Evolving Service Contracts
Microservices promotes evolving service contracts. This concept allows the microservice interface to be modified without any downtime. The PU support this via hot deploy process. Compile and build your microservices with the newly added interfaces and run the hot deploy tool. This will use waterfall approach where backup instances will be updated , switched to primary mode and later the new backups that were previously primary will be upgraded as well. When this process completed all the instances of a deployed PU will be refreshed running latest business logic.
Global HTTP Session
Microservices in its base is about breaking the application into manageable self-sufficient services. With large scale web applications many times users getting into a point that their monolithic application has been broken down into multiple logical components as the effort to test the entire web application with every change is prohibitive.
For Java application (J2E) this means multiple different ear or war files that need to be deployed where all need to share the same HTTP session. This means the HTTP session should be replicated across all these different deployed components. Usually these are running on different JVMs and different machines - sometimes deployed across different web containers from different vendors . Many times the HTTP session has not been designed to support replication as it is not serializable or it is bound to some external resource such as a database. Making it distributed shared across multiple parties without modifying the application is a major burden. XAP Global HTTP Session addressing all these issues - it can handle non-serializable content preserved within the HTTP session.
Operating system-level virtualization called also Container technology such as Docker, Rocket and LXD offer portability of code across multiple environments. Developers are able to move code written on their development machines seamlessly across virtual machines, private cloud and public cloud. Each running container provides everything from an operating system to the code responsible for executing a task. XAP , as a JVM based technology offer its own container - called GSC to act as the runtime environment of the deployed PU. XAP GSC does include the operating system, but the PU lifecycle management infrastructure. XAP does support multi-tenancy allowing multiple PUs to be provisioned within the same GSC sharing the same JVM resources or complete isolation having a dedicated GSC per PU instance.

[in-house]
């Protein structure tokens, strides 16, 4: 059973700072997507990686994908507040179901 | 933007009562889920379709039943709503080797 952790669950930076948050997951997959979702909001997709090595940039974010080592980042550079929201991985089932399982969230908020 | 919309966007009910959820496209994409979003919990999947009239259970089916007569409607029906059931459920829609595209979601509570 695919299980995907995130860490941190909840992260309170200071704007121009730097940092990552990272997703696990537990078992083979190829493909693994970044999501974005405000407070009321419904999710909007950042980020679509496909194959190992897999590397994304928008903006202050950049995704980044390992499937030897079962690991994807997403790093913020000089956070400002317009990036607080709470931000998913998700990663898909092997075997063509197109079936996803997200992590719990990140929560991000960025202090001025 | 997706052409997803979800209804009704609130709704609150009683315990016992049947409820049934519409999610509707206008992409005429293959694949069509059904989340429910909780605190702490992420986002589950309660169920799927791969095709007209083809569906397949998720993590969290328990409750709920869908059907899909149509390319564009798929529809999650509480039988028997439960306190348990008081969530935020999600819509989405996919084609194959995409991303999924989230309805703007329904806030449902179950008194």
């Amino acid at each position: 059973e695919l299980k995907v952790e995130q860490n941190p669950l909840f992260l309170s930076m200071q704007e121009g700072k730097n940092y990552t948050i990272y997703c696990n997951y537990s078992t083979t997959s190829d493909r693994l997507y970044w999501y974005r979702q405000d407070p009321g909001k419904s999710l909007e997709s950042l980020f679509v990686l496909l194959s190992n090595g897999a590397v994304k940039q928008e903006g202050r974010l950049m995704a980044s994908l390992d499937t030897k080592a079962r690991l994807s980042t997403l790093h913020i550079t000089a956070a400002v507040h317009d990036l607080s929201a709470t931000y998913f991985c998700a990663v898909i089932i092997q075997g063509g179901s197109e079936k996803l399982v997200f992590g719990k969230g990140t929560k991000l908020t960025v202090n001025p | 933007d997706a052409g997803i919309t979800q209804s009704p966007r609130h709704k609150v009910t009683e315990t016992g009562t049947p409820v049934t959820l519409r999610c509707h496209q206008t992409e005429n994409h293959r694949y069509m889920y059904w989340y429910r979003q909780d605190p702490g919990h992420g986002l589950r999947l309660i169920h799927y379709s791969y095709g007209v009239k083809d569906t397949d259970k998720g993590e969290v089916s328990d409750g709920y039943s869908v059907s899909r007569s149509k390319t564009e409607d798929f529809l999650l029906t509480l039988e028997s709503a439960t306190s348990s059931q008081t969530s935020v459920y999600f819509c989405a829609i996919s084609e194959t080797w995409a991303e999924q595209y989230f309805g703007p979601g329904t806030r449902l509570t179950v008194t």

Microservices application , like any other application should have for every service that you deliver a test suite. It should cover all the service functionality, security, performance, error handling, and consumption driven testing for every current and future consumer. This must be included as part of the build pipeline for automated regression testing. XAP PU can have unit tests developed that will mimic any data grid cluster topology leveraging the same pu.xml used when deploying the PU into production environment.
The IPUC for Java users has been designed allow users running their PU within their IDE and also to be used with Unit Tests. This allow users to simulate a complete PU (specific PU instance or a complete cluster) to be provisioned within the single JVM. When testing microservices based application this makes the Unit testing very simple.
The XAP Maven Plugin provides similar functionality as it allow users to build , deploy and run a PU.
With microservices , API gateway used to orchestrate the cross-functional microservices that may reduce round trips for web applications.